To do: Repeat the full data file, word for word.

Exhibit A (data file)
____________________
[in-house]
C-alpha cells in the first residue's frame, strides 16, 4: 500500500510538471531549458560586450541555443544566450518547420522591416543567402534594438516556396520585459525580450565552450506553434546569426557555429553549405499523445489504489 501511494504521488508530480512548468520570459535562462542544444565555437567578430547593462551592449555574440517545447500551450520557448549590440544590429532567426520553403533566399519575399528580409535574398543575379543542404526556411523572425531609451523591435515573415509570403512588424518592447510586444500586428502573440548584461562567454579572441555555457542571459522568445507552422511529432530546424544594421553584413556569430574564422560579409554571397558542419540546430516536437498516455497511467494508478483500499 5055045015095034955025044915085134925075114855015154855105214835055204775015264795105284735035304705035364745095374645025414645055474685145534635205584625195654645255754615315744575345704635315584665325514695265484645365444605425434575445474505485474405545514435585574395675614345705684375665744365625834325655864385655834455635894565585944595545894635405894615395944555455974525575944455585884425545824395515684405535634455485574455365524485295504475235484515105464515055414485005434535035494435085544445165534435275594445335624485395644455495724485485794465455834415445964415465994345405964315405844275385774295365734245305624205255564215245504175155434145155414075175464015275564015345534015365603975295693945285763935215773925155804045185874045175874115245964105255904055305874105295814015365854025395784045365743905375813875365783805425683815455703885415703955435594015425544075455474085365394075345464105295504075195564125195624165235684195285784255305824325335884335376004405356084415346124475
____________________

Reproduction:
[in-house]
C-alpha cells in the first residue's frame, strides 16, 4: 500500500510538471531549458560586450541555443544566450518547420522591416543567402534594438516556396520585459525580450565552450506553434546569426557555429553549405499523445489504489 501511494504521488508530480512548468520570459535562462542544444565555437567578430547593462551592449555574440517545447500551450520557448549590440544590429532567426520553403533566399519575399528580409535574398543575379543542404526556411523572425531609451523591435515573415509570403512588424518592447510586444500586428502573440548584461562567454579572441555555457542571459522568445507552422511529432530546424544594421553584413556569430574564422560579409554571397558542419540546430516536437498516455497511467494508478483500499 5055045015095034955025044915085134925075114855015154855105214835055204775015264795105284735035304705035364745095374645025414645055474685145534635205584625195654645255754615315744575345704635315584665325514695265484645365444605425434575445474505485474405545514435585574395675614345705684375665744365625834325655864385655834455635894565585944595545894635405894615395944555455974525575944455585884425545824395515684405535634455485574455365524485295504475235484515105464515055414485005434535035494435085544445165534435275594445335624485395644455495724485485794465455834415445964415465994345405964315405844275385774295365734245305624205255564215245504175155434145155414075175464015275564015345534015365603975295693945285763935215773925155804045185874045175874115245964105255904055305874105295814015365854025395784045365743905375813875365783805425683815455703885415703955435594015425544075455474085365394075345464105295504075195564125195624165235684195285784255305824325335884335376004405356084415346124475